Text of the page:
Buddha’s 7 Factors of Enlightenment (and the Ultimate Key to Getting There)

In Mind & Body, Philosophy & Culture
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Have you heard of the Tripitak? It’s a famous Buddhist texture detailing the 7 factors of enlightenment. They are:

  • Dhamma’s keen investigation or dhammavicaya
  • Mindfulness or sati
  • Rapture or piti
  • Energy or viriya
  • Equanimity or upekkha
  • Calm or passaddhi
  • Concentration or samadhi

Buddhism is all about the end of suffering and achieving enlightenment. It says that a person who is focused on the attainment of enlightenment must be aware of the impediments that holds her/him back from achieving enlightenment.

Buddhism says that life is suffering, which is caused by avijja or ignorance. The Buddha says that “It is ignorance that smothers, and it is carelessness that makes it invisible. The hunger of craving pollutes the world, and the pain of suffering causes the greatest fear.”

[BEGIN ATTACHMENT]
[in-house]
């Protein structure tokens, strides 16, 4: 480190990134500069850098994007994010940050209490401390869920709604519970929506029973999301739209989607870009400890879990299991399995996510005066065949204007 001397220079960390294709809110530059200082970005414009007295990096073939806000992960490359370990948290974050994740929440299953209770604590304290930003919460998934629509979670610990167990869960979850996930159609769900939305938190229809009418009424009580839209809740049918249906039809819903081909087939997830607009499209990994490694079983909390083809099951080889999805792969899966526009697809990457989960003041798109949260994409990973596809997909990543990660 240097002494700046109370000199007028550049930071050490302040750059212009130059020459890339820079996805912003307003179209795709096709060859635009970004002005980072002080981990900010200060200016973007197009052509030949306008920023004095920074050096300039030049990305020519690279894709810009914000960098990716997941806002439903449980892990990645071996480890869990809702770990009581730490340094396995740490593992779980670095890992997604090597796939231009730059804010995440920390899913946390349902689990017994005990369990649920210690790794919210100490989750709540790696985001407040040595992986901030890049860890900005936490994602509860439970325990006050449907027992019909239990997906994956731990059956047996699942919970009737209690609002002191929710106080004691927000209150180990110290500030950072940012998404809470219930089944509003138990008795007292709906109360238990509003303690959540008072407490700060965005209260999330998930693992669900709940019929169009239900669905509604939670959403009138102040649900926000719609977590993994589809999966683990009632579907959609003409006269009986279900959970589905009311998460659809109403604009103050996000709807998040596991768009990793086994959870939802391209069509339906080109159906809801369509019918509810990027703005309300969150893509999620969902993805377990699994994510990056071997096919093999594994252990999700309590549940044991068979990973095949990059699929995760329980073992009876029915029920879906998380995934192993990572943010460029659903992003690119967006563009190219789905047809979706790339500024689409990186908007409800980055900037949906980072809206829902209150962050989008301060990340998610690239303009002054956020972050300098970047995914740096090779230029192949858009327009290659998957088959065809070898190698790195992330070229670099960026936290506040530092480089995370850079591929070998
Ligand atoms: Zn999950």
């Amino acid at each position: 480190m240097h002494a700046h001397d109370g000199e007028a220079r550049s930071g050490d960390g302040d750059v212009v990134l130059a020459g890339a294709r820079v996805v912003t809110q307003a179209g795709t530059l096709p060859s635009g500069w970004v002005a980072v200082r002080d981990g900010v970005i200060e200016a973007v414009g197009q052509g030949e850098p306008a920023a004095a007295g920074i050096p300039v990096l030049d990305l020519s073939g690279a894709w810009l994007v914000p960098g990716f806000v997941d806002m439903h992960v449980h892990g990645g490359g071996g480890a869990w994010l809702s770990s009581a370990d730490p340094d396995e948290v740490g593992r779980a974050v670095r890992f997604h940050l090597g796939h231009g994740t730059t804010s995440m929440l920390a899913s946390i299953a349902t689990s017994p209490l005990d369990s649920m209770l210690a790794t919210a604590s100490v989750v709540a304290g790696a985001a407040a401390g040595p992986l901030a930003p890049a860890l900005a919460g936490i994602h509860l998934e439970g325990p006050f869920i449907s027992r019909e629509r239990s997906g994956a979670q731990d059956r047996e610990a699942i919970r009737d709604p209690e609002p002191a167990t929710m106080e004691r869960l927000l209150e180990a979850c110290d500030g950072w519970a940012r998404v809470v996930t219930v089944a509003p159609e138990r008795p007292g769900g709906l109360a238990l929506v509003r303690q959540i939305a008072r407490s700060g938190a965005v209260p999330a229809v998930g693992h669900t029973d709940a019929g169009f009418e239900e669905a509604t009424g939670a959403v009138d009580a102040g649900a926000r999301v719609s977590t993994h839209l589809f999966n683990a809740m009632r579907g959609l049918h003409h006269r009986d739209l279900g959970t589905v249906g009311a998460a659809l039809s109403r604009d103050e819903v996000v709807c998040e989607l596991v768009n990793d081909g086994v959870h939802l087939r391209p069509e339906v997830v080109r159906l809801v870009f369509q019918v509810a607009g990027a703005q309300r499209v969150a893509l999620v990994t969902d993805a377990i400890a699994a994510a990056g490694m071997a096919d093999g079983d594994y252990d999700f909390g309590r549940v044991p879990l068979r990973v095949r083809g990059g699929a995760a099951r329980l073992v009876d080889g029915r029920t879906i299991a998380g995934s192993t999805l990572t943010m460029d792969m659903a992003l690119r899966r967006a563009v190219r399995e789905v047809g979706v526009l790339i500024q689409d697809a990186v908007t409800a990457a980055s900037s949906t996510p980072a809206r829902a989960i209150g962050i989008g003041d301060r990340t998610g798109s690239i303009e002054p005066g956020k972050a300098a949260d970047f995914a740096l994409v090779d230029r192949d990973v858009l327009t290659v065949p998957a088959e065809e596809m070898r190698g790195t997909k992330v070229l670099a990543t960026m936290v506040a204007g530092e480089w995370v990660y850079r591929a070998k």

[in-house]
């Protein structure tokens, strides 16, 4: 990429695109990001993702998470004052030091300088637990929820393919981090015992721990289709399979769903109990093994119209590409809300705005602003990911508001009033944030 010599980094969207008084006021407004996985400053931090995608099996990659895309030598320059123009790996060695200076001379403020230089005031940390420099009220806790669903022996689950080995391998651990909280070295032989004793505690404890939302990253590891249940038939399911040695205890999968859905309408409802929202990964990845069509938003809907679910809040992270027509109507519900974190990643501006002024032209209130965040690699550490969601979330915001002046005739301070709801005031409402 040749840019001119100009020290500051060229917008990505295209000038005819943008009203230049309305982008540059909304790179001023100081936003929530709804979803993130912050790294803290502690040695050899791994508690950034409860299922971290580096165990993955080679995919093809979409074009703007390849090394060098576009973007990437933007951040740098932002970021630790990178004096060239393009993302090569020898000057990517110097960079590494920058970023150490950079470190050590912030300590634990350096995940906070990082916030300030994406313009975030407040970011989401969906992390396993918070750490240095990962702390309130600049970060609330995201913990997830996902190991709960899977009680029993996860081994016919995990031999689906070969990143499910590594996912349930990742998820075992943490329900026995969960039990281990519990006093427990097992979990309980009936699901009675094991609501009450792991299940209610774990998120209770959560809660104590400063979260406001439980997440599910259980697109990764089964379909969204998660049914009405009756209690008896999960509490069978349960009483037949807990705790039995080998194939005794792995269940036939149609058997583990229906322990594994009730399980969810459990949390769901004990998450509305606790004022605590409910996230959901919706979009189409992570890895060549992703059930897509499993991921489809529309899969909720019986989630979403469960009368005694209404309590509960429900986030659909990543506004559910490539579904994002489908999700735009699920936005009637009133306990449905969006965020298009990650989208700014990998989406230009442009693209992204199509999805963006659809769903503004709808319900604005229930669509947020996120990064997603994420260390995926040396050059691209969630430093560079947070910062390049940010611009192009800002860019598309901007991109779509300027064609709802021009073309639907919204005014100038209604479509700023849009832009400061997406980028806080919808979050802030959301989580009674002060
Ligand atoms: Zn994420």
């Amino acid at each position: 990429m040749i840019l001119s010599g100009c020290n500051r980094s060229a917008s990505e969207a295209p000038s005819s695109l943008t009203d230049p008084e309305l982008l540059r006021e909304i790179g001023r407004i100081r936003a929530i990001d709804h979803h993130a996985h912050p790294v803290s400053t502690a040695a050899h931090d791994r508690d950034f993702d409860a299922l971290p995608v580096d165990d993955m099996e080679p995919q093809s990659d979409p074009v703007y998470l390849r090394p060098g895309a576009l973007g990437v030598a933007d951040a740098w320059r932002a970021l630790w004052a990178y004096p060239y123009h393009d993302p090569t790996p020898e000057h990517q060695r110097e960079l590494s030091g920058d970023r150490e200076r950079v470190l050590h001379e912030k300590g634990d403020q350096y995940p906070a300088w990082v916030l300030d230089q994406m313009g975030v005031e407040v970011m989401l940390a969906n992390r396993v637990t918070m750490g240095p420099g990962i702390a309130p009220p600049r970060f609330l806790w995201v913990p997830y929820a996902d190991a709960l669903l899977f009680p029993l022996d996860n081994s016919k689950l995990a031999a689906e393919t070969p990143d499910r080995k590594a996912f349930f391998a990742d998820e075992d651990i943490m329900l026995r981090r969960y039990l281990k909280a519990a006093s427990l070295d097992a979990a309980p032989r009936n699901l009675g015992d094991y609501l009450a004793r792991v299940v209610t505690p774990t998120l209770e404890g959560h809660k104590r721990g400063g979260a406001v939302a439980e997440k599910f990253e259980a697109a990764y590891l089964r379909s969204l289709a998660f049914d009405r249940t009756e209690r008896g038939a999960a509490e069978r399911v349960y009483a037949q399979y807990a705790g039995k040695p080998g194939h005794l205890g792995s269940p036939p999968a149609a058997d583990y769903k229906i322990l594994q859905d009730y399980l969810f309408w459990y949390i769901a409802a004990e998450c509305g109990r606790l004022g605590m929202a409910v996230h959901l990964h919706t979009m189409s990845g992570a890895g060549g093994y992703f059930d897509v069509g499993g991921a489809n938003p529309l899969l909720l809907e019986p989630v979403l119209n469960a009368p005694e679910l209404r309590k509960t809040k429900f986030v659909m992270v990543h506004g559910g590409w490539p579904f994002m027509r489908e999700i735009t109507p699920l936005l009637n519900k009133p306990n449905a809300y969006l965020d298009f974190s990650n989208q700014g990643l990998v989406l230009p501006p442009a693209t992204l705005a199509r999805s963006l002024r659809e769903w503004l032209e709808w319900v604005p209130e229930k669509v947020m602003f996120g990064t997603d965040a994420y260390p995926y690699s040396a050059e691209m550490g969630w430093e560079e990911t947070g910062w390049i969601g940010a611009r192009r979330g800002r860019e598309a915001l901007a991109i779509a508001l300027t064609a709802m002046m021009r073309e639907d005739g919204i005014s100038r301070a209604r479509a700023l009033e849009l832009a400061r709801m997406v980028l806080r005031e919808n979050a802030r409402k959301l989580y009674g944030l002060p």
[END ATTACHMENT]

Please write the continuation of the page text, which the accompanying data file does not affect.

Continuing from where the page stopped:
What causes ignorance? According to the Tripitak, there are 5 hindrances:

The five hindrances

  • Sensuality or kamacchanda
  • Obduracy of mind
  • Ill-will or vyapada
  • Mental factors or thinamiddha
  • Doubt or vicikiccha

Many of these hindrances have to do with having an undisciplined mind. According to the Dalai Lama, “Whether our action is wholesome or unwholesome depends on whether that action or deed arises from a disciplined or undisciplined state of mind. It is felt that a disciplined mind leads to happiness and an undisciplined mind leads to suffering, and in fact it is said that bringing about discipline within one’s mind is the essence of the Buddha’s teaching.”

So, the question is:

How can we discipline our minds?!

The Tripika says that mindfulness and meditation are the key to self-mastery. Buddha said that “Meditation brings wisdom; lack of mediation leaves ignorance. Know well what leads you forward and what hold you back, and choose the path that leads to wisdom. – Buddha

In fact, this is what Steve Jobs found:

“If you just sit and observe, you will see how restless your mind is. If you try to calm it, it only makes it worse, but over time it does calm, and when it does, there’s room to hear more subtle things – that’s when your intuition starts to blossom and you start to see things more clearly and be in the present more. Your mind just slows down, and you see a tremendous expanse in the moment. You see so much more than you could see before. It’s a discipline; you have to practice it.”

 

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